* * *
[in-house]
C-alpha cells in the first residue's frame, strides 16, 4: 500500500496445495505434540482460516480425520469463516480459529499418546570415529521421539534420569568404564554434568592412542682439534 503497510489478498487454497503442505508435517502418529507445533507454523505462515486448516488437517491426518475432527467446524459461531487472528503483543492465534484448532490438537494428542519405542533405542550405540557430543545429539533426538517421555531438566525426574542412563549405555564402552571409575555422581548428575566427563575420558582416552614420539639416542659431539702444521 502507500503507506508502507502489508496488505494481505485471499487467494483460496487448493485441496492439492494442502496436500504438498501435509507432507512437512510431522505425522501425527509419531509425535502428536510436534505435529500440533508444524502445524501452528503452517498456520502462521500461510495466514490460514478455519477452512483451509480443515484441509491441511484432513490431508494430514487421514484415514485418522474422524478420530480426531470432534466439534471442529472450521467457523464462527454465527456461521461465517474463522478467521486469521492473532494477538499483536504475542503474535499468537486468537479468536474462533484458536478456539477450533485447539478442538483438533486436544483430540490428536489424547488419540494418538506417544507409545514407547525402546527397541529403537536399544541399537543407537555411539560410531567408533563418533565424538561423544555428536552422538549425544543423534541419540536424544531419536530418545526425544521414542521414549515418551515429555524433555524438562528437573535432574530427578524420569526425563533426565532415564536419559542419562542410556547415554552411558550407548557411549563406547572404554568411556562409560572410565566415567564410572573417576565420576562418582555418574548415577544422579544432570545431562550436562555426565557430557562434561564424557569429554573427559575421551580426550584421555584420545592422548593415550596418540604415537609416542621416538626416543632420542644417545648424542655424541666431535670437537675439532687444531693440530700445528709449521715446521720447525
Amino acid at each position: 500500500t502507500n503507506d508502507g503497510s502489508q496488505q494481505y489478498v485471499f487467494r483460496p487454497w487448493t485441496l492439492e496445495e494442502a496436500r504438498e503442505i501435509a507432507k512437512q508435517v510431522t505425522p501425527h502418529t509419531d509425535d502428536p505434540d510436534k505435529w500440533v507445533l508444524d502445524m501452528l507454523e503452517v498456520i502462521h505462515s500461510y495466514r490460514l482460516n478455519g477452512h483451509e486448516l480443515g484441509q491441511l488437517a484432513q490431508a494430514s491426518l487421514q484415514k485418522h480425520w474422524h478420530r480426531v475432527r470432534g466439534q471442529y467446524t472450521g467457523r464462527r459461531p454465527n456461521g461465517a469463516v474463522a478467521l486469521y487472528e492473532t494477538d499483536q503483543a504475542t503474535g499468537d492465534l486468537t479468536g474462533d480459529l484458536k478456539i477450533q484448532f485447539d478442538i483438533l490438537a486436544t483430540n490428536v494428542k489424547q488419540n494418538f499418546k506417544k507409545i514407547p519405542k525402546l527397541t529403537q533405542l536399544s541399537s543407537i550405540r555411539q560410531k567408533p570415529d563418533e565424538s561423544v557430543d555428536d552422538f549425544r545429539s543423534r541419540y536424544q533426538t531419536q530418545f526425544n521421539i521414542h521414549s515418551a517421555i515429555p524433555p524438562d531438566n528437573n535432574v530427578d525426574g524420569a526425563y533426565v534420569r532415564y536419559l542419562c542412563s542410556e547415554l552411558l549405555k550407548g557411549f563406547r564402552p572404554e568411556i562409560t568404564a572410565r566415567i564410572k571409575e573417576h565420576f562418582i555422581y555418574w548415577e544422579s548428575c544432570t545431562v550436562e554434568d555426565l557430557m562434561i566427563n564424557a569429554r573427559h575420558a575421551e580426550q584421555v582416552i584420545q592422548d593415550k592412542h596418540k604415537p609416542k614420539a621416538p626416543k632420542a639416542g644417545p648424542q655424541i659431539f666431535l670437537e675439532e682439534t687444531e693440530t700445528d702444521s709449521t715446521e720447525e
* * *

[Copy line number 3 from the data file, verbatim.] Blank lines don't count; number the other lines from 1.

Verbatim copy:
Amino acid at each position: 500500500t502507500n503507506d508502507g503497510s502489508q496488505q494481505y489478498v485471499f487467494r483460496p487454497w487448493t485441496l492439492e496445495e494442502a496436500r504438498e503442505i501435509a507432507k512437512q508435517v510431522t505425522p501425527h502418529t509419531d509425535d502428536p505434540d510436534k505435529w500440533v507445533l508444524d502445524m501452528l507454523e503452517v498456520i502462521h505462515s500461510y495466514r490460514l482460516n478455519g477452512h483451509e486448516l480443515g484441509q491441511l488437517a484432513q490431508a494430514s491426518l487421514q484415514k485418522h480425520w474422524h478420530r480426531v475432527r470432534g466439534q471442529y467446524t472450521g467457523r464462527r459461531p454465527n456461521g461465517a469463516v474463522a478467521l486469521y487472528e492473532t494477538d499483536q503483543a504475542t503474535g499468537d492465534l486468537t479468536g474462533d480459529l484458536k478456539i477450533q484448532f485447539d478442538i483438533l490438537a486436544t483430540n490428536v494428542k489424547q488419540n494418538f499418546k506417544k507409545i514407547p519405542k525402546l527397541t529403537q533405542l536399544s541399537s543407537i550405540r555411539q560410531k567408533p570415529d563418533e565424538s561423544v557430543d555428536d552422538f549425544r545429539s543423534r541419540y536424544q533426538t531419536q530418545f526425544n521421539i521414542h521414549s515418551a517421555i515429555p524433555p524438562d531438566n528437573n535432574v530427578d525426574g524420569a526425563y533426565v534420569r532415564y536419559l542419562c542412563s542410556e547415554l552411558l549405555k550407548g557411549f563406547r564402552p572404554e568411556i562409560t568404564a572410565r566415567i564410572k571409575e573417576h565420576f562418582i555422581y555418574w548415577e544422579s548428575c544432570t545431562v550436562e554434568d555426565l557430557m562434561i566427563n564424557a569429554r573427559h575420558a575421551e580426550q584421555v582416552i584420545q592422548d593415550k592412542h596418540k604415537p609416542k614420539a621416538p626416543k632420542a639416542g644417545p648424542q655424541i659431539f666431535l670437537e675439532e682439534t687444531e693440530t700445528d702444521s709449521t715446521e720447525e